Confusing chili powder with cayenne pepper is a potentially worse culinary mishap than using baking powder in place of baking soda. In one case, your cake doesn't rise, but in the other, your dry rub might burn somebody's mouth off.
Chili powder and cayenne pepper are two different things, and it's important to remember that cayenne pepper is not a chili powder substitute. Cayenne pepper is pure ground dried chiles.
Chili powder is a blend of spices, of which cayenne happens to be but one. The other ingredients include cumin, garlic powder, oregano, and paprika. But it's roughly one part cayenne to seven parts other things (depending on the recipe, and I've got one for you below).
That means cayenne is 8 times hotter than chili powder, and if your recipe calls for two tablespoons of chili powder and you use two tablespoons of cayenne pepper instead — well, let's just say that you probably won't make that mistake twice.
Fortunately, you don't have to make that mistake even once. Just remember chili powder is a spice blend. Cayenne pepper is pure ground cayenne pepper.
Chili Powder Recipe
If a recipe you are making calls for chili powder and you don't have any, the following mixture would be a great chili powder substitute:
- 1 Tbsp ground cumin
- 2 tsp garlic powder
- 1 tsp cayenne pepper
- 1 tsp paprika
- 1 tsp ground oregano
Mix the ingredients together until well blended and you're ready to go. This will make a little less than 3 Tbsp of chili powder. Double it if you need more. Store in an airtight container.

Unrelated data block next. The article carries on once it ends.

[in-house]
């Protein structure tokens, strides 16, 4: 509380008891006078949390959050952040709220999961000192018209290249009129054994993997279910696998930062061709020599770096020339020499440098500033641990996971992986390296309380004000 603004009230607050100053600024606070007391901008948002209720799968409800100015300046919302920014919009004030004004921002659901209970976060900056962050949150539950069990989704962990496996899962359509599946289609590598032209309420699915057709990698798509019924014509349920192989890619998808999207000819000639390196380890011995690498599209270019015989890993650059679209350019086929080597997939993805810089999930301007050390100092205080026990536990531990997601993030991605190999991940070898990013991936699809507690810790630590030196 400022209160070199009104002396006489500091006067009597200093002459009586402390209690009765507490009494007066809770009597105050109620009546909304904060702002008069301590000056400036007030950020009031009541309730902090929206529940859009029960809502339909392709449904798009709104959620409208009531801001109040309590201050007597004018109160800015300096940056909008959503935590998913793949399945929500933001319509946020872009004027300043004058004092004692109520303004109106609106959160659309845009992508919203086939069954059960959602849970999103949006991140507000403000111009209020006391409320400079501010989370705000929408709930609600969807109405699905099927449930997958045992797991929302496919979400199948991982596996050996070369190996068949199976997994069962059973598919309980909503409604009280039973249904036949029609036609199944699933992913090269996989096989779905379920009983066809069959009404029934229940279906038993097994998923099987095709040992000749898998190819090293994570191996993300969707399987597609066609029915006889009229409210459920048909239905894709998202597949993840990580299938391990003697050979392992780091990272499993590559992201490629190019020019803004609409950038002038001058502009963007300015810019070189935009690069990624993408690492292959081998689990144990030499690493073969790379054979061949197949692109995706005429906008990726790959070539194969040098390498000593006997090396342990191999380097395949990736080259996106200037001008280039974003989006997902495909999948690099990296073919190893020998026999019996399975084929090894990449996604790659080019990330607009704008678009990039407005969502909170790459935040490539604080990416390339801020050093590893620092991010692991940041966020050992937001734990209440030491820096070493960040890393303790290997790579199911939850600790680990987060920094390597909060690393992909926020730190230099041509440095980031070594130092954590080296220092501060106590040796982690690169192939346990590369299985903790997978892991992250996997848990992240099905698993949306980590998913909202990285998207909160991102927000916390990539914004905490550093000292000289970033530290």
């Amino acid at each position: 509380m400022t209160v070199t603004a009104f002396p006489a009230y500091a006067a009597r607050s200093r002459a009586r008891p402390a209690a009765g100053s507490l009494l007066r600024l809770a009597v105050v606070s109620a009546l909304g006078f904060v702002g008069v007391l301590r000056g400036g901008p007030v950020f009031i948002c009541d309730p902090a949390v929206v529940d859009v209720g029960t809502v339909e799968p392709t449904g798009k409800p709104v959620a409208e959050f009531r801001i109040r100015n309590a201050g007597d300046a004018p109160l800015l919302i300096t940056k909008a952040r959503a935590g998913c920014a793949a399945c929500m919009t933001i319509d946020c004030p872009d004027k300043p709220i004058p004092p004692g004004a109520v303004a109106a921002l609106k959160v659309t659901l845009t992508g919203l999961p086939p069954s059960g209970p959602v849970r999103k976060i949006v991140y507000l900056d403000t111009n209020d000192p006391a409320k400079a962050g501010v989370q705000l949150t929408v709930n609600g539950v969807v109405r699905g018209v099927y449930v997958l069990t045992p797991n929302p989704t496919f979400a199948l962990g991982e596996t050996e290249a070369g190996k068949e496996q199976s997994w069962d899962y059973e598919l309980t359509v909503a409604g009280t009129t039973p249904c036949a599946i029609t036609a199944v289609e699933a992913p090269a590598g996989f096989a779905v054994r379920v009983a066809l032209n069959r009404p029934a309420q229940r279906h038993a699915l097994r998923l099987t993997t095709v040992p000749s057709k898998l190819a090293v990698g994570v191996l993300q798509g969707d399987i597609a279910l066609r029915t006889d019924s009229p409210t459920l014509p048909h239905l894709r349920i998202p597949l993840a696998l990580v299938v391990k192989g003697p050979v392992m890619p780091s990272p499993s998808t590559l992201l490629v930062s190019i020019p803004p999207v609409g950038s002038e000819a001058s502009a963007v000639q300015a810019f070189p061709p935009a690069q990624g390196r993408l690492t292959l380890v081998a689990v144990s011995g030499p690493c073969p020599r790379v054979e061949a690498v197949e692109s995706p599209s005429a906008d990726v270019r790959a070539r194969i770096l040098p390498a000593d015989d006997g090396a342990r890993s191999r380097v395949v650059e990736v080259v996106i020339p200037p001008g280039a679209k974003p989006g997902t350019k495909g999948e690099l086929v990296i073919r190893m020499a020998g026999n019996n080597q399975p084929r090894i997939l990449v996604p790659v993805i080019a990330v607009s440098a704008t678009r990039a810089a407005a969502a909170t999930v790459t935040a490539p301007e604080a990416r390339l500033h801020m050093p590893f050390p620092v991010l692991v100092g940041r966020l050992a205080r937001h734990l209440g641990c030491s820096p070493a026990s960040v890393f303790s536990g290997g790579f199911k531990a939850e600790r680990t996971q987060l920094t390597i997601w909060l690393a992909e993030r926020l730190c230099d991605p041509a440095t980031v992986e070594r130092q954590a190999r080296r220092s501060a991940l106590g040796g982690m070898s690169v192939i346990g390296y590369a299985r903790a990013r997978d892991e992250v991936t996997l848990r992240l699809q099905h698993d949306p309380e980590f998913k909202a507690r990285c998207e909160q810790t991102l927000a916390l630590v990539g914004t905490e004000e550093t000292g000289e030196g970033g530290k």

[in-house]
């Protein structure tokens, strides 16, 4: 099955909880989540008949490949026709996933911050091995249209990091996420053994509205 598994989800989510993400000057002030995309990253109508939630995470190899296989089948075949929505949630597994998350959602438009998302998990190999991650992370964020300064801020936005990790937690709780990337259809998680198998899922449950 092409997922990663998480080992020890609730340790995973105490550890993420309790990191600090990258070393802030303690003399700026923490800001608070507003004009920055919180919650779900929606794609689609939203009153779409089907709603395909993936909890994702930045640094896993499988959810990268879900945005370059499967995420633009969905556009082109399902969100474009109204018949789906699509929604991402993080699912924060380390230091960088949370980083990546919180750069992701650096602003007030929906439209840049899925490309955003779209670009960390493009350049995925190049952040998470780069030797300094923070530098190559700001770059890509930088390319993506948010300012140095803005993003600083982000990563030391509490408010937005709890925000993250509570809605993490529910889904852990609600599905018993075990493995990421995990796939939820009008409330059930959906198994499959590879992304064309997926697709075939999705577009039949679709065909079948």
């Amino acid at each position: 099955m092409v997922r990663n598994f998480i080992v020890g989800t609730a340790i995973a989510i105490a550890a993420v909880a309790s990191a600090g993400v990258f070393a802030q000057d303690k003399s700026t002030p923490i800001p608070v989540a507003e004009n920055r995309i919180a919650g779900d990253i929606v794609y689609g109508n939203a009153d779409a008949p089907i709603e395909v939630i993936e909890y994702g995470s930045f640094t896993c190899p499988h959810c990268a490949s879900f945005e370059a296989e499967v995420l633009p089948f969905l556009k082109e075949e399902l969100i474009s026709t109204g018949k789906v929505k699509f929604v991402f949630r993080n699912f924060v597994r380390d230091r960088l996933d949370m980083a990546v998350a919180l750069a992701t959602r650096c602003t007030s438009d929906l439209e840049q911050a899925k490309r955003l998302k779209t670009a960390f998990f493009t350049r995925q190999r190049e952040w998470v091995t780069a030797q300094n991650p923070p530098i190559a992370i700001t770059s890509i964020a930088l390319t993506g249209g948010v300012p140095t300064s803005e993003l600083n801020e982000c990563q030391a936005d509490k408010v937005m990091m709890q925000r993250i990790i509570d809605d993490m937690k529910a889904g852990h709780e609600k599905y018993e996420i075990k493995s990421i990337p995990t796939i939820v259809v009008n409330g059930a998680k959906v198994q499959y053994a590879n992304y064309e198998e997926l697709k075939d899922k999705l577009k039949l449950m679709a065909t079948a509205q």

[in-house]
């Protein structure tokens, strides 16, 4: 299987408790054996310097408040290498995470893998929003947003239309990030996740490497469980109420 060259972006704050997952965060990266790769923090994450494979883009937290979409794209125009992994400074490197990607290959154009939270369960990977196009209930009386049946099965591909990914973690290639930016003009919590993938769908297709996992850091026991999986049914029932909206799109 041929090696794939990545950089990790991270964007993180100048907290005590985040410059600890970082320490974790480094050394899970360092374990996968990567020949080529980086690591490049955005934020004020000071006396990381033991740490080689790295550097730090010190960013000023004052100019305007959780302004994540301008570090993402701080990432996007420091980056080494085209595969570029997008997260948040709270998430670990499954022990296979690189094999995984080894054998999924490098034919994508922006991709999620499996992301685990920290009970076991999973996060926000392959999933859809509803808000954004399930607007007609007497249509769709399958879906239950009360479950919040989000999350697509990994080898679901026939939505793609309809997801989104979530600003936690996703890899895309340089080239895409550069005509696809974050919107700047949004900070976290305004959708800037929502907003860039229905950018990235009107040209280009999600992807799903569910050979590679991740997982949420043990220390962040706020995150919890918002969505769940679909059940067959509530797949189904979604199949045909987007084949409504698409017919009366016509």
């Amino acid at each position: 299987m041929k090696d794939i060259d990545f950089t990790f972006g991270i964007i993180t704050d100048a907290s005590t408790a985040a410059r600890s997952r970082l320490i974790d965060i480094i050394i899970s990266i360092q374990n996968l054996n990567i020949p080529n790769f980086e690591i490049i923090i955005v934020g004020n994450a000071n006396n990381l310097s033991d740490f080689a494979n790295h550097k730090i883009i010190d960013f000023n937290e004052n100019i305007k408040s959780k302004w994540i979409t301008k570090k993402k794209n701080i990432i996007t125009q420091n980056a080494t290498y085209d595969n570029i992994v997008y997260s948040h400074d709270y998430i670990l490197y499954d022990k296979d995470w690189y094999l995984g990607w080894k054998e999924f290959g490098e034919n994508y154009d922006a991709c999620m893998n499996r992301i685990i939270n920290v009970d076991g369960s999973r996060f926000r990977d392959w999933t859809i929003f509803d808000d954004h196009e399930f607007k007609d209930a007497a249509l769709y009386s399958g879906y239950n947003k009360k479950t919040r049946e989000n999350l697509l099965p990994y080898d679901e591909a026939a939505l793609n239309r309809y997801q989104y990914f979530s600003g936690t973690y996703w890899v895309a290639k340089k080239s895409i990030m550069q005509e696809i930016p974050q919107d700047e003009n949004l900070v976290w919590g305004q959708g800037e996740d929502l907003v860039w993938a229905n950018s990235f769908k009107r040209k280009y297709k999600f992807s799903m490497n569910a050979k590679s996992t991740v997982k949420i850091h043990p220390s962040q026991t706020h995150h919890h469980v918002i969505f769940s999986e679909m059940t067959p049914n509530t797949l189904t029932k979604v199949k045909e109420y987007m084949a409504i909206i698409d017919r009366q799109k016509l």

Obviously, this recipe is only useful in the specific situation where you're out of chili powder but you have plenty of those other five ingredients.
Even so, I think it's illuminating to see what chili powder is, what ingredients it's made up of, and in what proportions.
As you can see, the single most prominent ingredient is cumin. Together, the cumin and garlic powder make up fully half the recipe. What you can conclude from that is that chili powder is not especially hot. If you want your chili or tacos what have you to have a kick, chili powder alone is not going to be the primary source of heat. It's more like warmth.
Of course, if you make your own chili powder, you can make it as hot as you want. Bear in mind, however, that some recipes call for chili powder PLUS additional cayenne, so you might have to make some modifications.
Finally, some store-bought chili powder contains salt, but my feeling is that the cook should be able to control the amount of salt that goes into a dish, so my recipe leaves it out. Season with Kosher salt toward the end of cooking. And be sure to taste!